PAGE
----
The next morning, Spot Conlon and the Brooklyn newsies declare their support of the strike and head to the rally (Brooklyn's Here). Jack, believing there is no way the newsies can win against Pulitzer's money, power, and connections, shows up to the rally to reluctantly suggest the strike be called off. He accepts the Santa Fe money from one of Pulitzer's men as Davey, Spot, and the other newsies watch in disbelief, calling him a traitor and a scab. Jack flees to his rooftop, only to find that Katherine has beaten him there. She has discovered Jack's drawings of the abuse he suffered at the Refuge among his belongings and realizes that he stole to feed and clothe the other boys. They argue about their respective betrayals and the fate of the strike, but the argument is cut short when she impulsively kisses him. Katherine has a new idea: use Jack's drawings and one of her articles to print their own newspaper, calling for every worker under 21 to strike alongside the newsies. Jack agrees, recalling an abandoned printing press in Pulitzer's cellar, but before getting to work, they share a romantic moment, each stating that the other has given them "something to believe in" (Something to Believe In).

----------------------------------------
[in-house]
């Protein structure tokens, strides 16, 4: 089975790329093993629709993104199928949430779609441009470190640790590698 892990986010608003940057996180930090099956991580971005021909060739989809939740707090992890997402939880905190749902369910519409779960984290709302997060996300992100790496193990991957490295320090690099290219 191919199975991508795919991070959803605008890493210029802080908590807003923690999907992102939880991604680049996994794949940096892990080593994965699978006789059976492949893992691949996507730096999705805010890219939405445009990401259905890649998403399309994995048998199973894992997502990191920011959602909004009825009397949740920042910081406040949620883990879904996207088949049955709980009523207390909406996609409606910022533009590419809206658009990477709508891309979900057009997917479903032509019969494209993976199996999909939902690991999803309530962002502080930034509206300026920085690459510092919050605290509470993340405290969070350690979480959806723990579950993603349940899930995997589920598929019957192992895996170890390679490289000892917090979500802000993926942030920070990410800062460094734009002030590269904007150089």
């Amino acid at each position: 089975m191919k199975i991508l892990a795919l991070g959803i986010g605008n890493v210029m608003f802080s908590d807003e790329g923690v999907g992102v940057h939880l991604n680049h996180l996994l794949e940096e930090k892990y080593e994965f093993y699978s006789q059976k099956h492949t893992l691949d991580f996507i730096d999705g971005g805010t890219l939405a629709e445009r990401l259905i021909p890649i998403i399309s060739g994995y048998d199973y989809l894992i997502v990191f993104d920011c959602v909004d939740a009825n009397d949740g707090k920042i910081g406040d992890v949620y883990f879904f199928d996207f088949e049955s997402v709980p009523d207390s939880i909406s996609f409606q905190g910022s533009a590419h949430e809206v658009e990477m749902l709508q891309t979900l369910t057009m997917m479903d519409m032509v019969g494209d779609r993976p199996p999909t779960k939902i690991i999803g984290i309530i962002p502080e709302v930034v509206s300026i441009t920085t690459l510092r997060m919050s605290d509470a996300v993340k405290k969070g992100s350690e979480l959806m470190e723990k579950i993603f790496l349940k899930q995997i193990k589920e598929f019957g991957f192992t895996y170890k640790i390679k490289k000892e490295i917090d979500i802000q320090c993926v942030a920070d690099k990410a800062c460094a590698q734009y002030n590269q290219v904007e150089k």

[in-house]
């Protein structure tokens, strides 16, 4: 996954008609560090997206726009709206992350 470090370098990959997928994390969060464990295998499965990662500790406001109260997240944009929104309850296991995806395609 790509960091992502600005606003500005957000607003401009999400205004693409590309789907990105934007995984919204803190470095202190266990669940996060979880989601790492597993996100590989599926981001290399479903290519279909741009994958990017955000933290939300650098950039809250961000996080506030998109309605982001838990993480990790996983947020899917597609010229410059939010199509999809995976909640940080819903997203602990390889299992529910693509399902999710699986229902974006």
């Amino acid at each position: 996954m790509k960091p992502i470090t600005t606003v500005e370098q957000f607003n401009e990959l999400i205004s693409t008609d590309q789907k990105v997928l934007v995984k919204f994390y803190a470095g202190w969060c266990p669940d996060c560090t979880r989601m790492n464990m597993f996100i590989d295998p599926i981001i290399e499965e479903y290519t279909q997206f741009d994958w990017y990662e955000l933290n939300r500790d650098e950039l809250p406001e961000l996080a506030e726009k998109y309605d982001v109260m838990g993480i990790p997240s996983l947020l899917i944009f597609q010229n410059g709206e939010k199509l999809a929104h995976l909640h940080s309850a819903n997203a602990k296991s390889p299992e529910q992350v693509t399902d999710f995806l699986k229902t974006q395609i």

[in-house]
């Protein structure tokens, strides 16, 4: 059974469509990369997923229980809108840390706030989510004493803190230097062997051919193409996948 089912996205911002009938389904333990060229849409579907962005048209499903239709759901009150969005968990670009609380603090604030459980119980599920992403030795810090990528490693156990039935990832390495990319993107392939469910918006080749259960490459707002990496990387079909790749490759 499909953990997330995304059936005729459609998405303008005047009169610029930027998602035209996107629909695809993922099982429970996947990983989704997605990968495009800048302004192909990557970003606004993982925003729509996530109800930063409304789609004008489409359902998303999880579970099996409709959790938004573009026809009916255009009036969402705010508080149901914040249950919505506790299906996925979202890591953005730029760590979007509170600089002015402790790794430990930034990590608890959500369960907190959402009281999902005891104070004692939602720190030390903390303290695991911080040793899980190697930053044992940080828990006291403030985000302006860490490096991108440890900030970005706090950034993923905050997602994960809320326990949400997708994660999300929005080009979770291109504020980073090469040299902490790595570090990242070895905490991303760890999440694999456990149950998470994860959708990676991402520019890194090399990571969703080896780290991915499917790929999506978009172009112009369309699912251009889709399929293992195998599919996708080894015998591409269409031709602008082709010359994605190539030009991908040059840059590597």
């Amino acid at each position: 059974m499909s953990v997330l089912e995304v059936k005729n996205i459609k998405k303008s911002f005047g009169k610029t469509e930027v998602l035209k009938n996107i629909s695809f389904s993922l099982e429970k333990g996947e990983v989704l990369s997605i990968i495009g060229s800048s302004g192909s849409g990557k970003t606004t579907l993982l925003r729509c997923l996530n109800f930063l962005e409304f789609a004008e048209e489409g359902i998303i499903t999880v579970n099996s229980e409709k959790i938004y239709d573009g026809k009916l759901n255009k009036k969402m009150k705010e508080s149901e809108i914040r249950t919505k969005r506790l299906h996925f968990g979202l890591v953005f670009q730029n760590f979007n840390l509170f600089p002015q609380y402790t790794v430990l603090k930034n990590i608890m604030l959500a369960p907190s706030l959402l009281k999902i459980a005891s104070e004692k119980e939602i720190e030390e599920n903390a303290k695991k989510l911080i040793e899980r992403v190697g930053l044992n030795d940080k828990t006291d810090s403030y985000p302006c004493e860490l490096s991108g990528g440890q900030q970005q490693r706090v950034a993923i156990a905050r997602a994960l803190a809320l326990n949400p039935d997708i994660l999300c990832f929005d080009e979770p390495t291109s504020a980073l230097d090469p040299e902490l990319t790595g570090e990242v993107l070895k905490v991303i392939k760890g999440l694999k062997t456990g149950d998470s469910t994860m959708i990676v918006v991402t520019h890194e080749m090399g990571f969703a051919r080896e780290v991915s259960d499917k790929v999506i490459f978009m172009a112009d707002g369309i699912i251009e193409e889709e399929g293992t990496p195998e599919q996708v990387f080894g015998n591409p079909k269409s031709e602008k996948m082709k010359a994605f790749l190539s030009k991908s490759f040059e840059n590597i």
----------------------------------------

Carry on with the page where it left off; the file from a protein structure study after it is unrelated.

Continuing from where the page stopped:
The other newsies join Jack and Katherine in printing their own paper, the Newsies Banner, and distribute copies throughout the city (Once and for All). A copy reaches Governor Theodore Roosevelt, who arrives in full support of the newsies' cause. Roosevelt gives Pulitzer an ultimatum, forcing the latter to concede to Jack's demands. Jack proposes that Pulitzer buy back every paper the newsies fail to sell each day. Initially reluctant, Pulitzer agrees when Jack points out he will still ultimately benefit from the increased sales. Jack and Roosevelt inform the newsies that the strike is over and they have won. As the newsies celebrate, Roosevelt informs them that he has shut down the Refuge, citing Jack's drawings as his motivation to do so. Crutchie returns to his friends, and Snyder is arrested. Impressed at the influence Jack's drawings had on the governor, Pulitzer offers him a job as a daily political cartoonist. Jack declines, claiming it is time he leaves for Santa Fe, but Davey, Katherine, and Crutchie remind him that "New York's got us, and we're your family." Ultimately, Jack decides to stay and chooses to remain a newsboy as well as accept the cartoonist job (Finale).

1 Newsies peut-être considéré comme un Top musical


Le film musical Newsies (1992)

Try-Out - Paper Mill Playhouse (2011)
Les premières représentations de Newsies The Musical ont eu lieu au Paper Mill Playhouse à Millburn, dans le New Jersey du 25 septembre au 16 octobre 2011. Mis en scène par Jeff Calhoun et avec des chorégraphies de Christopher Gattelli, ce musical reprend des chansons du film mais y intègre aussi de nouveaux morceaux. À la différence du film,